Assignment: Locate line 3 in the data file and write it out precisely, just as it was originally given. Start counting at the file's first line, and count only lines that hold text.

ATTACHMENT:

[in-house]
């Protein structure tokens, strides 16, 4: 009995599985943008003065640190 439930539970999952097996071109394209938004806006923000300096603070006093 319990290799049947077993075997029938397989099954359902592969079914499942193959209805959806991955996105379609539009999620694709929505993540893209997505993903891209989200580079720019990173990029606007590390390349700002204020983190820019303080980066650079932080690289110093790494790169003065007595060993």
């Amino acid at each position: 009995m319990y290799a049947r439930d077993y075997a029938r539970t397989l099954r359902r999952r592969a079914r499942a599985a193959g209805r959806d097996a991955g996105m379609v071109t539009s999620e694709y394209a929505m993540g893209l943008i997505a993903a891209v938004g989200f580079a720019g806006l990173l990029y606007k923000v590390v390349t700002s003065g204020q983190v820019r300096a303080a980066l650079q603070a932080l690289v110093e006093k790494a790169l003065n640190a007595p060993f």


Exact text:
């Amino acid at each position: 009995m319990y290799a049947r439930d077993y075997a029938r539970t397989l099954r359902r999952r592969a079914r499942a599985a193959g209805r959806d097996a991955g996105m379609v071109t539009s999620e694709y394209a929505m993540g893209l943008i997505a993903a891209v938004g989200f580079a720019g806006l990173l990029y606007k923000v590390v390349t700002s003065g204020q983190v820019r300096a303080a980066l650079q603070a932080l690289v110093e006093k790494a790169l003065n640190a007595p060993f």